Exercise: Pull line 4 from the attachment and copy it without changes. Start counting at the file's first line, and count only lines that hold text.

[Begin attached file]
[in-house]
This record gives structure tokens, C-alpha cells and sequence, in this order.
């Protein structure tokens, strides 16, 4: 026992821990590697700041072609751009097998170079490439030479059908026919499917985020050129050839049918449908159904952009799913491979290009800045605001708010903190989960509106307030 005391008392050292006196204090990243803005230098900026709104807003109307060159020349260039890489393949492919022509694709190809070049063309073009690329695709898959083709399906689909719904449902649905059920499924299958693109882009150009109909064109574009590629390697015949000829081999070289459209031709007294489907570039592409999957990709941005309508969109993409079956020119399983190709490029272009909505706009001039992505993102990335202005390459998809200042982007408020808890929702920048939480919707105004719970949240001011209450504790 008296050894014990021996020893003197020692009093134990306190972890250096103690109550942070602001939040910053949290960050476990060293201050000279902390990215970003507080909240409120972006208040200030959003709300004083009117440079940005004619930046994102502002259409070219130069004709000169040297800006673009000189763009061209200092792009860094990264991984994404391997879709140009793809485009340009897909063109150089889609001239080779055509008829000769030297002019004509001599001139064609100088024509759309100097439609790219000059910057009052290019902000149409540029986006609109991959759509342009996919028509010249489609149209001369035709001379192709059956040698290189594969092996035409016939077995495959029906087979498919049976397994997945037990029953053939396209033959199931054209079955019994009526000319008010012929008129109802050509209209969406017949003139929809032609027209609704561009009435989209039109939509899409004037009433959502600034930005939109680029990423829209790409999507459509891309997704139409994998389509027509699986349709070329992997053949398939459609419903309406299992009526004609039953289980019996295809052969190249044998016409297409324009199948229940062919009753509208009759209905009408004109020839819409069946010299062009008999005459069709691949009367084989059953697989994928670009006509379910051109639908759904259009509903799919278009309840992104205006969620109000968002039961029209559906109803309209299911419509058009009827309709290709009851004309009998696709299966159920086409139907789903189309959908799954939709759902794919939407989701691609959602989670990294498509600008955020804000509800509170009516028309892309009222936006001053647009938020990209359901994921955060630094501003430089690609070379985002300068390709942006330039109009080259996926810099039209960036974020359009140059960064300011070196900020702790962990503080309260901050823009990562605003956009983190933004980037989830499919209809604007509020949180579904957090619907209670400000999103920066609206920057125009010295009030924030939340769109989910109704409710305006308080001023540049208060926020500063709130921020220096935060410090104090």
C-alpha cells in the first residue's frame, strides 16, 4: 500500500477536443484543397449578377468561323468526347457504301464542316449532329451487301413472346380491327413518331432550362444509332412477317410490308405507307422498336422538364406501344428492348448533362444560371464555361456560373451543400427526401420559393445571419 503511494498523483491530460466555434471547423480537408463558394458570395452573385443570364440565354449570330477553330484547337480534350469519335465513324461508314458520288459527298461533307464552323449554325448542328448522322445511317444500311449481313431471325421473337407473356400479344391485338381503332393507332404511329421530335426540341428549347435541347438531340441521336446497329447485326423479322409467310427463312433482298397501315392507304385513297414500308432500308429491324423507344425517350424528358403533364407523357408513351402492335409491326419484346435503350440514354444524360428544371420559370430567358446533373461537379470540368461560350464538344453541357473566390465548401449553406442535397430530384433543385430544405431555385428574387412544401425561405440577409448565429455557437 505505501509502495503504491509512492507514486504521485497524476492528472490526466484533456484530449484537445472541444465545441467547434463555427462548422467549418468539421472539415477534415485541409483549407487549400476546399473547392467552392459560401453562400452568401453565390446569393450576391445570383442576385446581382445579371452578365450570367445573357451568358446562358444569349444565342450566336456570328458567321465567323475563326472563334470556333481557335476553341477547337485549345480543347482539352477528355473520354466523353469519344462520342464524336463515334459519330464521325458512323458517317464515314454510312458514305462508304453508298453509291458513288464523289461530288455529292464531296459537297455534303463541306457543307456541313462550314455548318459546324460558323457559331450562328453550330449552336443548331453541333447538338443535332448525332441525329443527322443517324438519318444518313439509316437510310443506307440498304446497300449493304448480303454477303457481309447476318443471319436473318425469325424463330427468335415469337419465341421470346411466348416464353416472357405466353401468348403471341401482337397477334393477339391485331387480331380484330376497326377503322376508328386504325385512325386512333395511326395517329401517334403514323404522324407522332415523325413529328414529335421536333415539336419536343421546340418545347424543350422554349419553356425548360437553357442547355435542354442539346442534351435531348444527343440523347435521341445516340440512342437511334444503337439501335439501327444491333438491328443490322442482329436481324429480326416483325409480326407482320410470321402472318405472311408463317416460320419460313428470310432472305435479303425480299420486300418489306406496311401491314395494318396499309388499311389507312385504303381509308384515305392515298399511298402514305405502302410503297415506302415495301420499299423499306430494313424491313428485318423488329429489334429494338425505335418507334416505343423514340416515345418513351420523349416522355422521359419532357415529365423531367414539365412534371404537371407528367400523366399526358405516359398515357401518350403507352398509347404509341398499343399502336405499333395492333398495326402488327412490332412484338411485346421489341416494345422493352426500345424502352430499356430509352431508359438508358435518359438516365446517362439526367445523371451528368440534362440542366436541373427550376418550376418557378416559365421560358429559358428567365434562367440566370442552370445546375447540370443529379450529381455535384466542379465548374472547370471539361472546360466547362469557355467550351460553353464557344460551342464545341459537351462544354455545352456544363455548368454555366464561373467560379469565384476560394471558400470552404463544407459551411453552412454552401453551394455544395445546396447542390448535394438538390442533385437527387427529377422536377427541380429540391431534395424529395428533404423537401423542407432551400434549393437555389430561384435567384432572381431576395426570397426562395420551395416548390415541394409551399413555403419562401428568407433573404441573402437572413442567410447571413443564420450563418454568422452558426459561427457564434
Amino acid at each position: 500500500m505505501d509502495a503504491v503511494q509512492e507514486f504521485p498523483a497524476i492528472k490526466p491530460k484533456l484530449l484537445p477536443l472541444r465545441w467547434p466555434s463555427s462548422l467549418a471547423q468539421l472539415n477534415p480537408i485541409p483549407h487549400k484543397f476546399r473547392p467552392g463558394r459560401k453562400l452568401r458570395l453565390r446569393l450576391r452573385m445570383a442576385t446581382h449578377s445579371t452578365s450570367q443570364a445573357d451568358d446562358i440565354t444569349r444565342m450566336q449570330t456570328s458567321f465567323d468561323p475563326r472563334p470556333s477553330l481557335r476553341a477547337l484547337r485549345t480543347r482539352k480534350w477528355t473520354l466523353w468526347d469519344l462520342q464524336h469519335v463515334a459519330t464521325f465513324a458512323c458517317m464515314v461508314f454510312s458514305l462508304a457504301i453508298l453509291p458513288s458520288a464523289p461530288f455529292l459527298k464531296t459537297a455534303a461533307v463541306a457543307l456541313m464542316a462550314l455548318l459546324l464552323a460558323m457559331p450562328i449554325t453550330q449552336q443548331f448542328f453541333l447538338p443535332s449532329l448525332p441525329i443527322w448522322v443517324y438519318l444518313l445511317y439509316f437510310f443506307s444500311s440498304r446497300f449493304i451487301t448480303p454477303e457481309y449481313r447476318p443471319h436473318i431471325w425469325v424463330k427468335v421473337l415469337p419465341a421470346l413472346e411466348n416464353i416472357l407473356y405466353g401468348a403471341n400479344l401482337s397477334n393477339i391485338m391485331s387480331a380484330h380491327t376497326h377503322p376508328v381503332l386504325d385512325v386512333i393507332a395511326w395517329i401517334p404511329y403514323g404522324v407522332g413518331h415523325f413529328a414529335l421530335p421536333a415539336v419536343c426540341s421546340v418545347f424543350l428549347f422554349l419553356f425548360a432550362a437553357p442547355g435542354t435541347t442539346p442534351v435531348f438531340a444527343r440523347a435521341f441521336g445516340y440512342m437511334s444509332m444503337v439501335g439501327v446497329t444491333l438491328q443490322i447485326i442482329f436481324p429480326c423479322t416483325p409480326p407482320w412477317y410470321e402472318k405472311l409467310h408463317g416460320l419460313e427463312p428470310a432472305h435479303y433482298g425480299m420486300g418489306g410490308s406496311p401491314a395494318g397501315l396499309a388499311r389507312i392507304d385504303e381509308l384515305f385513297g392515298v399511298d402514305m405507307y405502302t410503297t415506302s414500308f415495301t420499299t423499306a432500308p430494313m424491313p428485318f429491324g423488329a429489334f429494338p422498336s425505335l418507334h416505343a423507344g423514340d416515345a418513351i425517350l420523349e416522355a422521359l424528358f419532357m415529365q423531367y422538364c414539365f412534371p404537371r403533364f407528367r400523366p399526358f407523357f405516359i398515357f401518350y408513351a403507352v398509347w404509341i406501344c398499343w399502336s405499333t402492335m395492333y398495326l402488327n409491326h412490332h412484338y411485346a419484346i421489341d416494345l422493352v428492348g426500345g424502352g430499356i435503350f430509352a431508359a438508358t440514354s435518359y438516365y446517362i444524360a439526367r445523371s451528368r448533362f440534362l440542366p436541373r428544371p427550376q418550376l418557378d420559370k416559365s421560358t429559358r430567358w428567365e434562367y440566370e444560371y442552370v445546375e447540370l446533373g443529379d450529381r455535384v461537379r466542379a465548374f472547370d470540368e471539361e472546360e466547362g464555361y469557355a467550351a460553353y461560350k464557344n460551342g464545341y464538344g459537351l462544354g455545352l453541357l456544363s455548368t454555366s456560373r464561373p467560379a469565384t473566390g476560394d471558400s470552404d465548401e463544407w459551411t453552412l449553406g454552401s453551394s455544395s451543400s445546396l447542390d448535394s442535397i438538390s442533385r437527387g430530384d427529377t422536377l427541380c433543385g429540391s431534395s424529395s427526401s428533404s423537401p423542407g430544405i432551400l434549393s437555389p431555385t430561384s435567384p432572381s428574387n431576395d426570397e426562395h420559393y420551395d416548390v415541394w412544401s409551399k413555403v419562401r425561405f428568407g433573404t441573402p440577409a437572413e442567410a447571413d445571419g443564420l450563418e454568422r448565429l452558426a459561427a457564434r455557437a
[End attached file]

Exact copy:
C-alpha cells in the first residue's frame, strides 16, 4: 500500500477536443484543397449578377468561323468526347457504301464542316449532329451487301413472346380491327413518331432550362444509332412477317410490308405507307422498336422538364406501344428492348448533362444560371464555361456560373451543400427526401420559393445571419 503511494498523483491530460466555434471547423480537408463558394458570395452573385443570364440565354449570330477553330484547337480534350469519335465513324461508314458520288459527298461533307464552323449554325448542328448522322445511317444500311449481313431471325421473337407473356400479344391485338381503332393507332404511329421530335426540341428549347435541347438531340441521336446497329447485326423479322409467310427463312433482298397501315392507304385513297414500308432500308429491324423507344425517350424528358403533364407523357408513351402492335409491326419484346435503350440514354444524360428544371420559370430567358446533373461537379470540368461560350464538344453541357473566390465548401449553406442535397430530384433543385430544405431555385428574387412544401425561405440577409448565429455557437 505505501509502495503504491509512492507514486504521485497524476492528472490526466484533456484530449484537445472541444465545441467547434463555427462548422467549418468539421472539415477534415485541409483549407487549400476546399473547392467552392459560401453562400452568401453565390446569393450576391445570383442576385446581382445579371452578365450570367445573357451568358446562358444569349444565342450566336456570328458567321465567323475563326472563334470556333481557335476553341477547337485549345480543347482539352477528355473520354466523353469519344462520342464524336463515334459519330464521325458512323458517317464515314454510312458514305462508304453508298453509291458513288464523289461530288455529292464531296459537297455534303463541306457543307456541313462550314455548318459546324460558323457559331450562328453550330449552336443548331453541333447538338443535332448525332441525329443527322443517324438519318444518313439509316437510310443506307440498304446497300449493304448480303454477303457481309447476318443471319436473318425469325424463330427468335415469337419465341421470346411466348416464353416472357405466353401468348403471341401482337397477334393477339391485331387480331380484330376497326377503322376508328386504325385512325386512333395511326395517329401517334403514323404522324407522332415523325413529328414529335421536333415539336419536343421546340418545347424543350422554349419553356425548360437553357442547355435542354442539346442534351435531348444527343440523347435521341445516340440512342437511334444503337439501335439501327444491333438491328443490322442482329436481324429480326416483325409480326407482320410470321402472318405472311408463317416460320419460313428470310432472305435479303425480299420486300418489306406496311401491314395494318396499309388499311389507312385504303381509308384515305392515298399511298402514305405502302410503297415506302415495301420499299423499306430494313424491313428485318423488329429489334429494338425505335418507334416505343423514340416515345418513351420523349416522355422521359419532357415529365423531367414539365412534371404537371407528367400523366399526358405516359398515357401518350403507352398509347404509341398499343399502336405499333395492333398495326402488327412490332412484338411485346421489341416494345422493352426500345424502352430499356430509352431508359438508358435518359438516365446517362439526367445523371451528368440534362440542366436541373427550376418550376418557378416559365421560358429559358428567365434562367440566370442552370445546375447540370443529379450529381455535384466542379465548374472547370471539361472546360466547362469557355467550351460553353464557344460551342464545341459537351462544354455545352456544363455548368454555366464561373467560379469565384476560394471558400470552404463544407459551411453552412454552401453551394455544395445546396447542390448535394438538390442533385437527387427529377422536377427541380429540391431534395424529395428533404423537401423542407432551400434549393437555389430561384435567384432572381431576395426570397426562395420551395416548390415541394409551399413555403419562401428568407433573404441573402437572413442567410447571413443564420450563418454568422452558426459561427457564434